Gartner estimated that by 2020, 20% of the world’s organizations will have gone serverless. Serverless computing initiates a mind shift in the way businesses are run and improves the accuracy and impact of technology services. Leading to higher functionality, reduced AWS bills, increased delivery speed and multi-cloud support, serverless computing paves the way into the future.
The scope of serverless is yet unexplored. With new and high-potential developments (such as FaaS and GitOps) still in their nascent stages, organizations can expect massive benefits leveraging the power of serverless computing going forward.
Servers have been a very important part of the computing architecture for decades. But, with the introduction of cloud, we’ve moved to predominantly web-based server infrastructure, and the migration to serverless architecture has begun.
Serverless computing–abstract and virtual server support–has made the computing landscape more dynamic, robust, intuitive and powerful. But advancement in serverless technology is still in its nascent stage. The next few years are expected to bring in numerous developments and transformations.
First, let’s take a look at some serverless trends you should keep an eye out for.
Kubernetes Will Become the Go-to Serverless System
Kubernetes has become synonymous with open-source containerization. But in the next few years, we will see Kubernetes become the base for serverless infrastructure. Features such as networking, service discovery, agile scaling and multi-cloud environment support make Kubernetes the perfect choice for serverless.
Additionally, with Knative already released, the process of standardization and interoperability of serverless platforms may soon become a reality.
Stateful Applications Will Also See the Usage of Serverless
Restriction of serverless for stateless apps is a thing of the past. The next few years will see stateful apps benefiting from the immense power of serverless. Developers will be able to use database connections, BaaS and event payloads to run their applications.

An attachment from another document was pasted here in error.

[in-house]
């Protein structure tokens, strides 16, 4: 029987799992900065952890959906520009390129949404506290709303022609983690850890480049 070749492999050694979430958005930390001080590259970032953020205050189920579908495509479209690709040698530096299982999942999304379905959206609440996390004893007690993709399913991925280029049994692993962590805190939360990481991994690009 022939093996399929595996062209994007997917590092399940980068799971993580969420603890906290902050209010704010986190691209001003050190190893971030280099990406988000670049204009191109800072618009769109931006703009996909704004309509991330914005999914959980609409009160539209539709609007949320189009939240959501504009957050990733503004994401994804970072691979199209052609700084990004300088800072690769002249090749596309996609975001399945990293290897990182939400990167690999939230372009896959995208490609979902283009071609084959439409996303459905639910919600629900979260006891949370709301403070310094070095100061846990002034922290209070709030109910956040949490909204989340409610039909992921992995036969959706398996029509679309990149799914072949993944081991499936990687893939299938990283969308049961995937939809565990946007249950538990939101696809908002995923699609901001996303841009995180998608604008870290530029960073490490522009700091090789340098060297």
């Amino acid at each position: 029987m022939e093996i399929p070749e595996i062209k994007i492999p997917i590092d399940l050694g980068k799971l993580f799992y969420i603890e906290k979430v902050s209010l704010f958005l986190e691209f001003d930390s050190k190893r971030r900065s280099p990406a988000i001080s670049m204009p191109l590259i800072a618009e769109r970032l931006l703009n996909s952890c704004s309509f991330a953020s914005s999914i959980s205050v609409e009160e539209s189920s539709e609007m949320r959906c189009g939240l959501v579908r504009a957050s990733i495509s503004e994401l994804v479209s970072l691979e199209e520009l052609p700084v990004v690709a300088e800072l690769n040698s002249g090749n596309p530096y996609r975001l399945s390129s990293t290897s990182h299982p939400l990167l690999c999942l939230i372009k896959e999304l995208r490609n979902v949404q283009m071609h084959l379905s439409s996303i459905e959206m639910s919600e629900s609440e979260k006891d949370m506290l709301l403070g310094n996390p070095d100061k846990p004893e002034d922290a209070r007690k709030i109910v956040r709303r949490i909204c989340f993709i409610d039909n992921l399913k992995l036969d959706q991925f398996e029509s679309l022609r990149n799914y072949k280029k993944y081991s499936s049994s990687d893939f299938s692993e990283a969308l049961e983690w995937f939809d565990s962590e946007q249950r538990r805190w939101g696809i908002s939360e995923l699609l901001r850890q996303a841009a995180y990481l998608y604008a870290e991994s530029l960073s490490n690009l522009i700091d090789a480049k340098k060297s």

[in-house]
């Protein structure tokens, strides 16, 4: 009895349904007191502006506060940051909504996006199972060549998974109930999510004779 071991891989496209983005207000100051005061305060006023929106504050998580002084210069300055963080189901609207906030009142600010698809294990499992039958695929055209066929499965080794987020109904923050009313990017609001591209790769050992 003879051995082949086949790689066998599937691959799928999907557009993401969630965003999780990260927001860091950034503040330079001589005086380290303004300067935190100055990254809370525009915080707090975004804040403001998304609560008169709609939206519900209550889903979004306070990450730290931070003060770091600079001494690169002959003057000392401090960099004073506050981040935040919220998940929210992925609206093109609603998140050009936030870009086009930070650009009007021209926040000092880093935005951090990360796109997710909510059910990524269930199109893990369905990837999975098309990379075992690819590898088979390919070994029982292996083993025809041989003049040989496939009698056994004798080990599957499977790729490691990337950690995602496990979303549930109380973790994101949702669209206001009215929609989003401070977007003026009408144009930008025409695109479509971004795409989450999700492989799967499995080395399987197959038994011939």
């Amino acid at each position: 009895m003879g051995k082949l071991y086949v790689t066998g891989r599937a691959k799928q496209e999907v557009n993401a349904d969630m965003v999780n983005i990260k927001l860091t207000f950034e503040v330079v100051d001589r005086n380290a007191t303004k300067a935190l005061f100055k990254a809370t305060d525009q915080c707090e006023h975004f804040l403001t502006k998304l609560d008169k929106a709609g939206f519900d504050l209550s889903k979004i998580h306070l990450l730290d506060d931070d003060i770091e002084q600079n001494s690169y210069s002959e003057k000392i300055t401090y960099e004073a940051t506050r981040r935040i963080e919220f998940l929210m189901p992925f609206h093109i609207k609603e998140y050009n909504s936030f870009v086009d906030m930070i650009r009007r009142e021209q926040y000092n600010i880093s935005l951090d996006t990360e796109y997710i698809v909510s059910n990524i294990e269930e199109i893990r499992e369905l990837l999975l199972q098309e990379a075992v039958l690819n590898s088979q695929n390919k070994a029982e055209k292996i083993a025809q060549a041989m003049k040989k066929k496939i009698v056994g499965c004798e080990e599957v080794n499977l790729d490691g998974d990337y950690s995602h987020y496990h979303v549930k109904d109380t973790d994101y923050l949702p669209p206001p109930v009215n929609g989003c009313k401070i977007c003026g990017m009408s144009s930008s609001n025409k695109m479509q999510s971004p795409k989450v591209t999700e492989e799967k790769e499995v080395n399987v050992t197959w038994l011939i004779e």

FaaS Industry Size Will Grow
The FaaS market is expected to grow to $7.72 billion by 2021. Large-scale adoption of serverless will be seen across the world, and there will be a 32.7% CGAR.
GitOps Will Be the Next Big Thing
The version-controlled system of DevOps, GitOps, will see more takers in the future, especially in FaaS. GitOps is expected to improve operational workflows, especially in fast-moving projects, and enable implementation of technologies such as Kubernetes and other cloud solutions.
Additionally, this will enable cloud vendors to provide greater ecosystem support and tooling capabilities to users.
Containers Versus Serverless
Containers by nature are segmented, isolated and contained spaces of application-specific servers. While they offer high degrees of specialized (and often customized) tools, resources and support, they suffer from numerous challenges:
- They are very resource-inefficient compared to serverless.
- Their ecosystem is fractured as opposed to the wholesome environment offered by serverless.
- Data storage and retention are complicated, necessitating frequent data migration across containers.
- Graphics support is limited, resulting in poor-quality deployments.
The challenges that come with containers prompt organizations to choose serverless. Already, many companies have implemented serverless.
Here is how the move to serverless will benefit you, too.
Serverless Computing Eliminates the Need for the Set-Up of Complex Application Stacks
Developing even the most basic server-bound application is a challenging task. It requires the set-up of high-powered and complex application stacks that can be both difficult to build and difficult to manage. By going serverless, organizations can eliminate all these heartaches.
Serverless stacks, such as Lambda and Azure, create a robust and intuitive environment for the development of agile applications, by providing organizations with a large set of capabilities and allowing them to run at scale, at the lowest costs.